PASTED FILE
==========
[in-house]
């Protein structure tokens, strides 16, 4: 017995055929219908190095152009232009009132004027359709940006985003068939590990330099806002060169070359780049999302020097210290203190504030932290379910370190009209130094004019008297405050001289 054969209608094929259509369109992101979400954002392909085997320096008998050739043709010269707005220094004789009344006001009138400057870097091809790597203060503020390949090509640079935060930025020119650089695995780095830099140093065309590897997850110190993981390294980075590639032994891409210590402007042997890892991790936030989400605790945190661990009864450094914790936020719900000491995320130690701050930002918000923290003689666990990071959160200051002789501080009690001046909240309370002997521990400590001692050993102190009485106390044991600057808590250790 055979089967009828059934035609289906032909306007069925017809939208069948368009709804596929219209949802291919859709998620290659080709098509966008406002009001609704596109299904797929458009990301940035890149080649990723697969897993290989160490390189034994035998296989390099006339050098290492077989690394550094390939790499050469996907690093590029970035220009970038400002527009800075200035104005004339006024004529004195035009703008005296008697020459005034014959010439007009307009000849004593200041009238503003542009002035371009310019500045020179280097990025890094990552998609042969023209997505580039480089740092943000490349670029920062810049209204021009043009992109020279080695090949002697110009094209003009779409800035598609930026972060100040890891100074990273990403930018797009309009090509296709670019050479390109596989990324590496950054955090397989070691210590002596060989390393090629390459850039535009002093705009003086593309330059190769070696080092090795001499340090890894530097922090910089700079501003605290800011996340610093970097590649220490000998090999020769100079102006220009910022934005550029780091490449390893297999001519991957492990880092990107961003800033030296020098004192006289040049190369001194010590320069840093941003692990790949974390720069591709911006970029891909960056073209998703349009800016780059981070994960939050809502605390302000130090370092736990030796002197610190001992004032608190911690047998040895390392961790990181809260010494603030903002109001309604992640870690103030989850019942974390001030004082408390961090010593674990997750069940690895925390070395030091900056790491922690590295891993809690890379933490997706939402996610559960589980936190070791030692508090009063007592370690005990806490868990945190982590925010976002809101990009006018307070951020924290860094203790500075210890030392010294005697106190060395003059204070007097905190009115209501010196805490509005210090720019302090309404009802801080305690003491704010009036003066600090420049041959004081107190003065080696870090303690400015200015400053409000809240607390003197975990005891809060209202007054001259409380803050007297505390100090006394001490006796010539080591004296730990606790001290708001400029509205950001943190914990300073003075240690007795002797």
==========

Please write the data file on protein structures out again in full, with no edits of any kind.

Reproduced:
[in-house]
């Protein structure tokens, strides 16, 4: 017995055929219908190095152009232009009132004027359709940006985003068939590990330099806002060169070359780049999302020097210290203190504030932290379910370190009209130094004019008297405050001289 054969209608094929259509369109992101979400954002392909085997320096008998050739043709010269707005220094004789009344006001009138400057870097091809790597203060503020390949090509640079935060930025020119650089695995780095830099140093065309590897997850110190993981390294980075590639032994891409210590402007042997890892991790936030989400605790945190661990009864450094914790936020719900000491995320130690701050930002918000923290003689666990990071959160200051002789501080009690001046909240309370002997521990400590001692050993102190009485106390044991600057808590250790 055979089967009828059934035609289906032909306007069925017809939208069948368009709804596929219209949802291919859709998620290659080709098509966008406002009001609704596109299904797929458009990301940035890149080649990723697969897993290989160490390189034994035998296989390099006339050098290492077989690394550094390939790499050469996907690093590029970035220009970038400002527009800075200035104005004339006024004529004195035009703008005296008697020459005034014959010439007009307009000849004593200041009238503003542009002035371009310019500045020179280097990025890094990552998609042969023209997505580039480089740092943000490349670029920062810049209204021009043009992109020279080695090949002697110009094209003009779409800035598609930026972060100040890891100074990273990403930018797009309009090509296709670019050479390109596989990324590496950054955090397989070691210590002596060989390393090629390459850039535009002093705009003086593309330059190769070696080092090795001499340090890894530097922090910089700079501003605290800011996340610093970097590649220490000998090999020769100079102006220009910022934005550029780091490449390893297999001519991957492990880092990107961003800033030296020098004192006289040049190369001194010590320069840093941003692990790949974390720069591709911006970029891909960056073209998703349009800016780059981070994960939050809502605390302000130090370092736990030796002197610190001992004032608190911690047998040895390392961790990181809260010494603030903002109001309604992640870690103030989850019942974390001030004082408390961090010593674990997750069940690895925390070395030091900056790491922690590295891993809690890379933490997706939402996610559960589980936190070791030692508090009063007592370690005990806490868990945190982590925010976002809101990009006018307070951020924290860094203790500075210890030392010294005697106190060395003059204070007097905190009115209501010196805490509005210090720019302090309404009802801080305690003491704010009036003066600090420049041959004081107190003065080696870090303690400015200015400053409000809240607390003197975990005891809060209202007054001259409380803050007297505390100090006394001490006796010539080591004296730990606790001290708001400029509205950001943190914990300073003075240690007795002797």